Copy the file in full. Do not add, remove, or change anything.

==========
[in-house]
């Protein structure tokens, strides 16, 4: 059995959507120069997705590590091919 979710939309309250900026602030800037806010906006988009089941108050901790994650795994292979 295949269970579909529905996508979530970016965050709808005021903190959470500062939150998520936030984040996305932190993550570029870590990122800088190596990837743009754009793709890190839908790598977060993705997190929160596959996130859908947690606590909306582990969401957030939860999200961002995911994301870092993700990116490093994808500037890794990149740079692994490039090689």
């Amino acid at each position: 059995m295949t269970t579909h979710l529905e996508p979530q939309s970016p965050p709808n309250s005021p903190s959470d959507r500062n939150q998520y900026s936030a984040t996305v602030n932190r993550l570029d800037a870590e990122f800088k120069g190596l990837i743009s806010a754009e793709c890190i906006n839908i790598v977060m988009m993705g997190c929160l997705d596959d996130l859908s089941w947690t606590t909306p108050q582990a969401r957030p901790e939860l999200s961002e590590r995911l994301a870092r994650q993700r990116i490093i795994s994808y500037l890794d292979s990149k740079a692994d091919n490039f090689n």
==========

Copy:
[in-house]
């Protein structure tokens, strides 16, 4: 059995959507120069997705590590091919 979710939309309250900026602030800037806010906006988009089941108050901790994650795994292979 295949269970579909529905996508979530970016965050709808005021903190959470500062939150998520936030984040996305932190993550570029870590990122800088190596990837743009754009793709890190839908790598977060993705997190929160596959996130859908947690606590909306582990969401957030939860999200961002995911994301870092993700990116490093994808500037890794990149740079692994490039090689």
């Amino acid at each position: 059995m295949t269970t579909h979710l529905e996508p979530q939309s970016p965050p709808n309250s005021p903190s959470d959507r500062n939150q998520y900026s936030a984040t996305v602030n932190r993550l570029d800037a870590e990122f800088k120069g190596l990837i743009s806010a754009e793709c890190i906006n839908i790598v977060m988009m993705g997190c929160l997705d596959d996130l859908s089941w947690t606590t909306p108050q582990a969401r957030p901790e939860l999200s961002e590590r995911l994301a870092r994650q993700r990116i490093i795994s994808y500037l890794d292979s990149k740079a692994d091919n490039f090689n």